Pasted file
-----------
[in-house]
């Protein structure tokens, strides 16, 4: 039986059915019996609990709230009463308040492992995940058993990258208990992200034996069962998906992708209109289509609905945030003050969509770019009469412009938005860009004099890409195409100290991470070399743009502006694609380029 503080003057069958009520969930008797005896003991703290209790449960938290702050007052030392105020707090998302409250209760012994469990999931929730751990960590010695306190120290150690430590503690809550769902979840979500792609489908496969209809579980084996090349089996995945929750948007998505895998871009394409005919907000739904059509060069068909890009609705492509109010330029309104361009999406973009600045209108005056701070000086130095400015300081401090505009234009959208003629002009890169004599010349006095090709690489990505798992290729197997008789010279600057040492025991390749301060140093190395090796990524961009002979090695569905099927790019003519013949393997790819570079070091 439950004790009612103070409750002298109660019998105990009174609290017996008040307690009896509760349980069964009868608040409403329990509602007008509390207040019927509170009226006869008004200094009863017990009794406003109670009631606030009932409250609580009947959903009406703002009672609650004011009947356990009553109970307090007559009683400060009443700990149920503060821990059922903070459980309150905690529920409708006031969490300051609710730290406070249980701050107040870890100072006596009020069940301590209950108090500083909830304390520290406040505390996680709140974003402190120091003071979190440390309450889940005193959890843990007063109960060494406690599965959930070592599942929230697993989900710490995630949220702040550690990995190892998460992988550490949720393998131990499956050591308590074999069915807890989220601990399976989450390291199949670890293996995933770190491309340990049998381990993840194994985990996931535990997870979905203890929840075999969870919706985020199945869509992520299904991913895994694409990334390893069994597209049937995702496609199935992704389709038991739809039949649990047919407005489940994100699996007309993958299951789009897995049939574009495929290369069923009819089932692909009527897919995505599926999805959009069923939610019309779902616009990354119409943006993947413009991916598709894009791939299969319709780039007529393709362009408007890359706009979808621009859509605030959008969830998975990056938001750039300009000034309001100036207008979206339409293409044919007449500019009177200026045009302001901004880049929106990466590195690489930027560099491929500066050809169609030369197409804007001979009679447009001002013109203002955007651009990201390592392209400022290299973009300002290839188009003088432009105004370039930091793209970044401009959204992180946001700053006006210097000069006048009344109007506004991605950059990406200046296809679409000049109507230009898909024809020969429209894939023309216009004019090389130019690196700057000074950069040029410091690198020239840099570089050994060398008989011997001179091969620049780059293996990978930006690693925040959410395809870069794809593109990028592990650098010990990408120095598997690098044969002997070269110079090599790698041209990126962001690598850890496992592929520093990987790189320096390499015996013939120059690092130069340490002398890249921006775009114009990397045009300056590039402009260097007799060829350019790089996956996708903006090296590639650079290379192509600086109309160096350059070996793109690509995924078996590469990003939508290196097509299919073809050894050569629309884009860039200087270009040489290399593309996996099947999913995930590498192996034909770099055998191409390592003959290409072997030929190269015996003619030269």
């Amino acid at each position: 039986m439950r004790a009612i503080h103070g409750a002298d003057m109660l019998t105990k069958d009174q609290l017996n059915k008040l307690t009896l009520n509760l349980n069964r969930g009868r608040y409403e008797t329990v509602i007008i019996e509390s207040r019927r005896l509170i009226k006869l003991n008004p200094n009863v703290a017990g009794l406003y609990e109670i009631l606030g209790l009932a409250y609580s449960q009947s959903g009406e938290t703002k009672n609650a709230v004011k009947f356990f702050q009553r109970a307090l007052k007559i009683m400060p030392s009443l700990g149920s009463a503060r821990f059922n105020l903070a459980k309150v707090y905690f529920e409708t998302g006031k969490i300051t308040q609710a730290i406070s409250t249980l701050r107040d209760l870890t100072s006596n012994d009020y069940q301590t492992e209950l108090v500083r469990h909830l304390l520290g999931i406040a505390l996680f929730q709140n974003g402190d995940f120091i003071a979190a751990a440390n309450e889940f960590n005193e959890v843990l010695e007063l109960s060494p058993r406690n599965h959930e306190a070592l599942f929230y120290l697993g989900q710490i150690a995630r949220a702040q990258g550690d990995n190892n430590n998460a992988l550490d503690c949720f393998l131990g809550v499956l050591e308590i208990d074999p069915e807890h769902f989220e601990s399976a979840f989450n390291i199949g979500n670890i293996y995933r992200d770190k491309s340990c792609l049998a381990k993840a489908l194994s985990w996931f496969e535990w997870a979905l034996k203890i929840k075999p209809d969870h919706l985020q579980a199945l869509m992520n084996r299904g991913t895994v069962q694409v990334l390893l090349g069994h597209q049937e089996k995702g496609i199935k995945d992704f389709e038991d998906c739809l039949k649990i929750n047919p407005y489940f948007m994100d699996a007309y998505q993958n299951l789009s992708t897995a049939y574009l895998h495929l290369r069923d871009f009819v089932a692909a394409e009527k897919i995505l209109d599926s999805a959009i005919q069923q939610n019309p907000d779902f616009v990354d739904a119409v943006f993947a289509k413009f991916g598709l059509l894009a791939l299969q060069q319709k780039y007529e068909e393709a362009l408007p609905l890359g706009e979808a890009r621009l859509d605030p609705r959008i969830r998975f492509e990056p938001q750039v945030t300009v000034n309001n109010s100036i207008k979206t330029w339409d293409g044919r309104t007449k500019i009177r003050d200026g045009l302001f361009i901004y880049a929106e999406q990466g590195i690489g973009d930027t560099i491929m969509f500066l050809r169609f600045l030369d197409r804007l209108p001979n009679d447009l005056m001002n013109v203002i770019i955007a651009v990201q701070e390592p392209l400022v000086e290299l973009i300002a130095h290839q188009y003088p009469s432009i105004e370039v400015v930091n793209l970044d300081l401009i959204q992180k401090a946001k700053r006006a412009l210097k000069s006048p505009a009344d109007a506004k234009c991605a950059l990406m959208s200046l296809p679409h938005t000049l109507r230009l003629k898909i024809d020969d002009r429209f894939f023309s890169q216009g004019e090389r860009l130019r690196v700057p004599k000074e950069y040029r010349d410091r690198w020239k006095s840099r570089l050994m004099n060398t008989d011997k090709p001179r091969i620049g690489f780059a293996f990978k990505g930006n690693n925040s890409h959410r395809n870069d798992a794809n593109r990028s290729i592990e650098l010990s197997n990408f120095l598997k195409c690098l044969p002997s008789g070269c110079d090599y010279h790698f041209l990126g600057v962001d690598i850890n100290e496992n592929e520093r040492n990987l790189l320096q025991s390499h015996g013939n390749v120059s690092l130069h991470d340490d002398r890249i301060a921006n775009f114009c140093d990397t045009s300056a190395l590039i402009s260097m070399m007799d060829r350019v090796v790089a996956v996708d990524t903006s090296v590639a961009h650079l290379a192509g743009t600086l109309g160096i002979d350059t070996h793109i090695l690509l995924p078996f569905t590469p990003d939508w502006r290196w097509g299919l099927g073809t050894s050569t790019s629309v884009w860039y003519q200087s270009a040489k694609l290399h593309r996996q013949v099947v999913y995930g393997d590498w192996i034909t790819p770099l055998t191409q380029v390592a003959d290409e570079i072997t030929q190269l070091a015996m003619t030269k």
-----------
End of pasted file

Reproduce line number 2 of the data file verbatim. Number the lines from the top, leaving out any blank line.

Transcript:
């Protein structure tokens, strides 16, 4: 039986059915019996609990709230009463308040492992995940058993990258208990992200034996069962998906992708209109289509609905945030003050969509770019009469412009938005860009004099890409195409100290991470070399743009502006694609380029 503080003057069958009520969930008797005896003991703290209790449960938290702050007052030392105020707090998302409250209760012994469990999931929730751990960590010695306190120290150690430590503690809550769902979840979500792609489908496969209809579980084996090349089996995945929750948007998505895998871009394409005919907000739904059509060069068909890009609705492509109010330029309104361009999406973009600045209108005056701070000086130095400015300081401090505009234009959208003629002009890169004599010349006095090709690489990505798992290729197997008789010279600057040492025991390749301060140093190395090796990524961009002979090695569905099927790019003519013949393997790819570079070091 439950004790009612103070409750002298109660019998105990009174609290017996008040307690009896509760349980069964009868608040409403329990509602007008509390207040019927509170009226006869008004200094009863017990009794406003109670009631606030009932409250609580009947959903009406703002009672609650004011009947356990009553109970307090007559009683400060009443700990149920503060821990059922903070459980309150905690529920409708006031969490300051609710730290406070249980701050107040870890100072006596009020069940301590209950108090500083909830304390520290406040505390996680709140974003402190120091003071979190440390309450889940005193959890843990007063109960060494406690599965959930070592599942929230697993989900710490995630949220702040550690990995190892998460992988550490949720393998131990499956050591308590074999069915807890989220601990399976989450390291199949670890293996995933770190491309340990049998381990993840194994985990996931535990997870979905203890929840075999969870919706985020199945869509992520299904991913895994694409990334390893069994597209049937995702496609199935992704389709038991739809039949649990047919407005489940994100699996007309993958299951789009897995049939574009495929290369069923009819089932692909009527897919995505599926999805959009069923939610019309779902616009990354119409943006993947413009991916598709894009791939299969319709780039007529393709362009408007890359706009979808621009859509605030959008969830998975990056938001750039300009000034309001100036207008979206339409293409044919007449500019009177200026045009302001901004880049929106990466590195690489930027560099491929500066050809169609030369197409804007001979009679447009001002013109203002955007651009990201390592392209400022290299973009300002290839188009003088432009105004370039930091793209970044401009959204992180946001700053006006210097000069006048009344109007506004991605950059990406200046296809679409000049109507230009898909024809020969429209894939023309216009004019090389130019690196700057000074950069040029410091690198020239840099570089050994060398008989011997001179091969620049780059293996990978930006690693925040959410395809870069794809593109990028592990650098010990990408120095598997690098044969002997070269110079090599790698041209990126962001690598850890496992592929520093990987790189320096390499015996013939120059690092130069340490002398890249921006775009114009990397045009300056590039402009260097007799060829350019790089996956996708903006090296590639650079290379192509600086109309160096350059070996793109690509995924078996590469990003939508290196097509299919073809050894050569629309884009860039200087270009040489290399593309996996099947999913995930590498192996034909770099055998191409390592003959290409072997030929190269015996003619030269």